Updated: Dec 27, 2018
By Joan Alexandre
Investment Analyst, Investment Management Research Group at 1st Global
When What You See Is All There Is
In 2011, Nobel laureate and research psychologist Daniel Kahneman published “Thinking, Fast and Slow”. This New York Times bestseller written with frequent collaborator Amos Taversky¹ encapsulates decades-long research into the factors governing human judgment and decision-making. A particular focus of their research is how human judgment in practice runs counter to the notion decision-making always seeks to maximize utility.
Describing the two different ways by which the brain forms thoughts, Kahneman identifies the instinctive or emotive fast thinking as System 1, whereas System 2 is logical and calculating or slow thinking. During our waking hours, both systems are engaged with System 1 handling most of the cognitive load — unless something unexpected occurs. Slow thinking tackles the problems arising from the unexpected.
Although fast thinking is generally very accurate, its weakness is the tendency to create coherent and believable narratives based on limited, or absent, evidence. Moreover, when impressions are formed in the belief that what you see is all there is, fast thinking often identifies causal connections between events. This can often occur even when no connection exists.
A once unchallenged view in modern investment theory and practice was the conviction that stock market prices fully, automatically and accurately reflect all available information. The Efficient Market Hypothesis represents a frictionless ideal: a stock market free from transaction costs, taxes and information asymmetry ― where excess returns are theoretically impossible. However, the practical application of the Efficient Market Hypothesis reveals some frailties. Likely the result of those whose actions constitute “the market” ― people.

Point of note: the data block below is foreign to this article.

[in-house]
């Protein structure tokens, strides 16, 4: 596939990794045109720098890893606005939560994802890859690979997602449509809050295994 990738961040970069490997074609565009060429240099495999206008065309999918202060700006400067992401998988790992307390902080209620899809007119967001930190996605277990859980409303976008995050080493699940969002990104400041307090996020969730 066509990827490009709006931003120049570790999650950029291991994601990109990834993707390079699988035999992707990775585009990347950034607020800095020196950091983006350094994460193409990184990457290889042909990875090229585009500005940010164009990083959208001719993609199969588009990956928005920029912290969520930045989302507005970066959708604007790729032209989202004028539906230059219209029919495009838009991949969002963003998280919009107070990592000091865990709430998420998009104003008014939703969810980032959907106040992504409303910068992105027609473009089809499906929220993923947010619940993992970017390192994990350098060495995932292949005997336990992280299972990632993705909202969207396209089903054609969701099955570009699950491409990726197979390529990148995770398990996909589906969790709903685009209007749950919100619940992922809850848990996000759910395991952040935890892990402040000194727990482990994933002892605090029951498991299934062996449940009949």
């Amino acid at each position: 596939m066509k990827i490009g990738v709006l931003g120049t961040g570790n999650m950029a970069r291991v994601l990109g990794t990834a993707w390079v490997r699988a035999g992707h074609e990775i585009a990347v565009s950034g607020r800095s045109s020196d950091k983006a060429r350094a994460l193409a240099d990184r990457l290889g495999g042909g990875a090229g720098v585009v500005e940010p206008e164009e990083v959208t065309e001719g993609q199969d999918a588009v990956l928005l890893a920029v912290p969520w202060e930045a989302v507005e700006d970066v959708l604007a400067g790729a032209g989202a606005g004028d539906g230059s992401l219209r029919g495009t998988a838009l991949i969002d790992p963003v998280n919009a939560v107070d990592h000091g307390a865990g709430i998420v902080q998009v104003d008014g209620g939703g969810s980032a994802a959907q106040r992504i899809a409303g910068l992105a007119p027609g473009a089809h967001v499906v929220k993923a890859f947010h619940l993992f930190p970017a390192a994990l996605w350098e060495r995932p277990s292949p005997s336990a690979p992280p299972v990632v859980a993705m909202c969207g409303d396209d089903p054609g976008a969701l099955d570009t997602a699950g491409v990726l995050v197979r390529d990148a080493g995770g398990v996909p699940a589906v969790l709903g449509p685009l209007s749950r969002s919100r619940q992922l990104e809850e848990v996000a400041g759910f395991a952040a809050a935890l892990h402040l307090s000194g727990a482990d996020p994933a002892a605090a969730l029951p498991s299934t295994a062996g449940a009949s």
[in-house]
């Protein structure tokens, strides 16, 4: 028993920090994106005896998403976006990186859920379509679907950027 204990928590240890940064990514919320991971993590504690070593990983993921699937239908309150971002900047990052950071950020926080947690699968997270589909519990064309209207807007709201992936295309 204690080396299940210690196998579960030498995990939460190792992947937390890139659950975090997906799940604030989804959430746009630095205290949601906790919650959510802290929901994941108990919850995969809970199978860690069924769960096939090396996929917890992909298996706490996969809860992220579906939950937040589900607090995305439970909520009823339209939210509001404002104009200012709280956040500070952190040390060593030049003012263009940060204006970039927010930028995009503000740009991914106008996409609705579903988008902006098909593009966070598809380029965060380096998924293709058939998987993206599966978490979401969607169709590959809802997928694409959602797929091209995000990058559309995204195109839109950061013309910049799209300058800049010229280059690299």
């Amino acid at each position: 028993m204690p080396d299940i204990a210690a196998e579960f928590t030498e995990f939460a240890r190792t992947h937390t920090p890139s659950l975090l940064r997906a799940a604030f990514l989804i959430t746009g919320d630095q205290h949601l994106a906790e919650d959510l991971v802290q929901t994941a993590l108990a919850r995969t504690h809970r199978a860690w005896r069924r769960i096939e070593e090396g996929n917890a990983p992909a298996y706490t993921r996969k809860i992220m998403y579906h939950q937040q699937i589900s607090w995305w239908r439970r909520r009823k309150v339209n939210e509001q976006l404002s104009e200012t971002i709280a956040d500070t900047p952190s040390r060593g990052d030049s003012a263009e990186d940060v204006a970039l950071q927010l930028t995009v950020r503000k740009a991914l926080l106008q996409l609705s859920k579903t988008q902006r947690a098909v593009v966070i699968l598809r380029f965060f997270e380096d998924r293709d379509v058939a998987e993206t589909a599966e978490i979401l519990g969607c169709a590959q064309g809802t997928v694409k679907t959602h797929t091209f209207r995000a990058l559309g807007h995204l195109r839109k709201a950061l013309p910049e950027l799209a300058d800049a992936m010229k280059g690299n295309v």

Consistent among Kahneman’s cross-sectional analyses: people base broad predictions of future events – what they think is going to happen – on limited data while ignoring or rejecting evidence that supports a different conclusion. In research sciences, this is referred to as confirmation bias.
Another counterpoint to the theory of rational markets is that when it comes to investments, the decisions we make determine the gains and losses we experience. Human inclination is to use situational framing when making these decisions.
Even efficient markets proponent, Peter L. Bernstein, acknowledged the integrity of Kahneman’s and Tversky’s work. In his 1996 book “Against the Gods: The Remarkable Story of Risk”, Bernstein describes the framing effect in detail:
“We display risk-aversion when offered a choice in one setting only to become risk-seekers when offered the same choice in a different setting, ignoring the common components of a problem and concentrating on each part in isolation / We have trouble recognizing how much information is enough and how much is too much. As a result, we forget about regression to the mean, overstay our positions, and end up in trouble.”
A real-world illustration of this bias is how an investor responds to price fluctuations of his or her investment portfolio. Often, an investor is more likely to embrace risk as stock markets rally only to shun risk during sell-offs. Couple this with the fact that investors often feel declines far more acutely than when markets rise and one can see why many investors commonly buy high and sell low. On that note, it’s important to point out that a decline only becomes a loss and a rise only becomes a gain when the investment is sold.